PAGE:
When he got home, he told her that somebody had passed away at Oscar’s house but he didn’t know what transpired.
Roux rests and Nel is up.
Nel asks her if the “bangshot” woke her up. She answers yes. After that, she woke her husband up. They only had a very short conversation. She heard the “help, help, help” when he was outside of the room investigating the noise. She was afraid of the noise that she heard. Nel establishes with her that she is very awake at this stage and listening to what is going on. And she heard a man crying. But she never heard any other bang sounds.
Nel says, if you look at Dr. Stipp’s evidence of the “help, help, help” that was yelled, you must have heard the last bang of the banging sounds that he heard (which was right around 3:15am+). Mrs. Nhlegenthwa agrees with this.
Nel rests and Roux has no further questions. Mrs. Nhlegenthwa is excused.
The next witness up is Rica Motshuane. She lives at #285 Bushwillow Crescent in Silverwoods Estates. She lives on the right side of Oscar, if you are looking directly at his home. Her husband is Kenneth. She met Oscar once in 2008, when they moved in. Oscar went to their house to welcome them but they weren’t home. So they went to his house the next day to say hello. He invited them in for coffee but they did not have time. This was the only time she had met him. She works for the Dept of Labor.
On Feb 13, 2013, she was home with her husband. They went to bed around 10pm. In the early hours of February 14, she heard a man crying. It was a cry of pain. She woke her husband up and asked him if he heard it. He said yes but he thought he was dreaming. She said to him, no it’s real and the person is panicked. She said to her husband that maybe one of the security guards has been shot. She also heard dogs barking.
Roux asks her if the crying was soft, loud, high or low. She says it was very loud and very close. She even thought it could be inside the house. She said the crying was continuous. They were in a sitting position in their bed. They didn’t switch on the lights. They were kind of frozen in panic. Shortly after, she heard a car passing by and it stopped.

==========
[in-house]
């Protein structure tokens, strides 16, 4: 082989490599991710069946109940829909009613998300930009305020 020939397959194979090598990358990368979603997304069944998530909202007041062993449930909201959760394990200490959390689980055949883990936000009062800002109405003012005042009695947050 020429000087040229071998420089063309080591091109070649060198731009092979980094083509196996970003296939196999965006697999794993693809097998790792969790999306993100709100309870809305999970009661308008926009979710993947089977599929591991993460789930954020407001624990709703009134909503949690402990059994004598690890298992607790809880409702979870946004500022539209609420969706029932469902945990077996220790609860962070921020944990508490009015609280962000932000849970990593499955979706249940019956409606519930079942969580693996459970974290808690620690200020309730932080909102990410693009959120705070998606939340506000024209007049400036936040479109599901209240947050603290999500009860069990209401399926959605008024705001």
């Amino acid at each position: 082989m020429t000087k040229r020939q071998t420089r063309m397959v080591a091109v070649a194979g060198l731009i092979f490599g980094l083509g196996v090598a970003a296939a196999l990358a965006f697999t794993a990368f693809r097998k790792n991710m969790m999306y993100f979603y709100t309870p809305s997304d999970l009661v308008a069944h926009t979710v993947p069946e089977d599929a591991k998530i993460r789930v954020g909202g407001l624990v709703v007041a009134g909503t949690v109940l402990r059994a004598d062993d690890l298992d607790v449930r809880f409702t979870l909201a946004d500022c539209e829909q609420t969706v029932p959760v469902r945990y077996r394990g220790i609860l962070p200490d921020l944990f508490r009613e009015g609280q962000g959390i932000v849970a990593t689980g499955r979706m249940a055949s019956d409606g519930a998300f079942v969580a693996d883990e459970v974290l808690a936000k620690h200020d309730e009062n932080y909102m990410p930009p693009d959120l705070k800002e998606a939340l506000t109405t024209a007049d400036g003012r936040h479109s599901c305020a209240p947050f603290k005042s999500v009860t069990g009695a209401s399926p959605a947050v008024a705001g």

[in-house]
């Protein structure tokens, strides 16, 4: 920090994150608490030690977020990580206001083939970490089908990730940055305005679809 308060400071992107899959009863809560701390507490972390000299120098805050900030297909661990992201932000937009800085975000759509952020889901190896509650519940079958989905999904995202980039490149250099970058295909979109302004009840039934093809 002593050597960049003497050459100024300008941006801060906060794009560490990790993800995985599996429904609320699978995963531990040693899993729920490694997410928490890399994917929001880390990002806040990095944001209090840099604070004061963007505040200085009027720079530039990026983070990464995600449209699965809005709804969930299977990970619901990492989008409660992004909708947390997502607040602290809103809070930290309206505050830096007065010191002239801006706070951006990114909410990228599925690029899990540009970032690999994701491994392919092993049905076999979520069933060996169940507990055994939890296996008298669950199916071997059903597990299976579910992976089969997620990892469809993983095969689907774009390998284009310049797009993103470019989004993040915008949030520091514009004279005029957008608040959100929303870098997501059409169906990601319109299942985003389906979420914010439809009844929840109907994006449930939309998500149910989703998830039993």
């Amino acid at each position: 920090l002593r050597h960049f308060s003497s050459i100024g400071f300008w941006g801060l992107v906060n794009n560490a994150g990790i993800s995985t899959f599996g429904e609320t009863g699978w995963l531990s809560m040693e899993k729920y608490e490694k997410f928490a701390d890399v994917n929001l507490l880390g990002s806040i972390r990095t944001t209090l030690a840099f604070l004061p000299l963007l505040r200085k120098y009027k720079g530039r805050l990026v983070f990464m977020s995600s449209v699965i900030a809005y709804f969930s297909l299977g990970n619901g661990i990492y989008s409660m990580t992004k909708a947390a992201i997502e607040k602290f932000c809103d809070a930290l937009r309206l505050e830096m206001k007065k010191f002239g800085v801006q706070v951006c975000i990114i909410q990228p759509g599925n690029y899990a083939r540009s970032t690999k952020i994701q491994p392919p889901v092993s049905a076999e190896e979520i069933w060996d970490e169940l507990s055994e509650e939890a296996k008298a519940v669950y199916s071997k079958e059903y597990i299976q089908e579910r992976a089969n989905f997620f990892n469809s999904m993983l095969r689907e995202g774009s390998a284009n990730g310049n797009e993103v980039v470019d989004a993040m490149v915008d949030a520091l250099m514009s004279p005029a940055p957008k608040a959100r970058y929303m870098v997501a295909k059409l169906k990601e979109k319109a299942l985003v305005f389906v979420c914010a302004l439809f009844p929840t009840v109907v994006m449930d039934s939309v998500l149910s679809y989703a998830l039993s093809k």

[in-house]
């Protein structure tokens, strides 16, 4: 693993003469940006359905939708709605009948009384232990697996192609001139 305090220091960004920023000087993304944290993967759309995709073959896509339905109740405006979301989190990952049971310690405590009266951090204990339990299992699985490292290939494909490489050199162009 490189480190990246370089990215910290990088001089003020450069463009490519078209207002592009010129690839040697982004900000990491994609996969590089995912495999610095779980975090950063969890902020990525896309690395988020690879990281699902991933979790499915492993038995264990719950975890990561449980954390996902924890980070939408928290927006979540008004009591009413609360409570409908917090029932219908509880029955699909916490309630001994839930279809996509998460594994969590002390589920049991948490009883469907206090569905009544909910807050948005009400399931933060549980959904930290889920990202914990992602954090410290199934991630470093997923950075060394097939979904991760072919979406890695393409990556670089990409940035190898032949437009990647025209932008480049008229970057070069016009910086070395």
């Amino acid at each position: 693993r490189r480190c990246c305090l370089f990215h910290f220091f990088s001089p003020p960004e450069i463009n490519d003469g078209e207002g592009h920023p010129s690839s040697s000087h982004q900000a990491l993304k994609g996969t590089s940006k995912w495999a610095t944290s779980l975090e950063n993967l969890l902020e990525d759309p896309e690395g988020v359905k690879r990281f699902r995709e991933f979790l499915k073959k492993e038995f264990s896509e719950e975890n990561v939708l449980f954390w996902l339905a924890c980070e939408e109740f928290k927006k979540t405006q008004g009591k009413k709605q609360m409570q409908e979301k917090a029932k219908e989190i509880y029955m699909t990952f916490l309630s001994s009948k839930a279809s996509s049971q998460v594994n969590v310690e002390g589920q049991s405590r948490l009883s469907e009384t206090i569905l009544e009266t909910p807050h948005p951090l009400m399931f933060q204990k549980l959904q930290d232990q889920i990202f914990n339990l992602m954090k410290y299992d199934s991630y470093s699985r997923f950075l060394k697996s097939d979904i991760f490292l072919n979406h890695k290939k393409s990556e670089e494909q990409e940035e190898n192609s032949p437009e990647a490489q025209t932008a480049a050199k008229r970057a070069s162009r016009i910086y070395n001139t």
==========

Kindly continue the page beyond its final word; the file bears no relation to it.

She points out that their bedroom faces the front of their house, which is the opposite side from Oscar’s house. So looking at this picture, their bedroom faces the #285 number on the map.
So she went to a window on the other side of her house, the side that faces Oscar’s house, and she could see a mini Cooper in the road in front of Oscar’s driveway. (This would have been Carice’s car.) They got back in to bed and wondered what had happened. She then heard another car passing by and stop. She again got out of bed, looked through that same window and saw the security car. She told her husband that she was going to call security to see what happened. She called them but they didn’t answer. After a while, her husband called. They told her husband that they are taking care of the situation.
They went back to bed again but had difficulty sleeping so they just laid in bed and talked about what may be going on.
Roux wants to know how long the time frame was in between the loud crying and the mini cooper pulling up. She thinks maybe 5 minutes, but not more than 10 minutes.
She was approached by Hilton Botha to give a statement. They made an appointment and she did give a statement.
Roux asks at the time you heard the crying, was there anybody else crying or screaming? She says no, she only heard a man crying. Roux asks her if a female had been screaming at the same time, would she have heard it. She believes she would have.
Roux has no further questions. Nel is up.
Nel asks, if you had heard a lady scream, you would have put that in your statement, correct? And she says yes. But she only heard a man crying at about 3:20am that morning according to her statement. She estimated the time because she didn’t look at her clock and didn’t know the exact time.
Nel asks her if she followed the matter in the media. She says yes, she has watched it on TV but she did ask Capt Van Aardt first via SMS message. She was informed that the State would not be calling her so she was free to watch the trial.
Nel asks her, you are aware of the issues that have come up regarding the gunshots, etc. She says she is aware. But she did not hear gunshots that night.
Nel concludes by establishing that when she got up and looked out the window after the crying, the mini cooper was parked in the street. This means that the Standers were already there, and she only heard the tail end of the event where Oscar was crying.
Nel rests and Roux has no further reexamination. Mrs. Motshuane is excused.
The only thing these three witnesses did today, in my opinion, is solidify that they only heard the end of the incident (after the gunshots) and they were able to identify Oscar as a male voice crying. This does not help him at all. It only reinforces the State’s case.
Roux has no further witnesses available for today, and tomorrow is a public holiday, so they will resume on Thursday.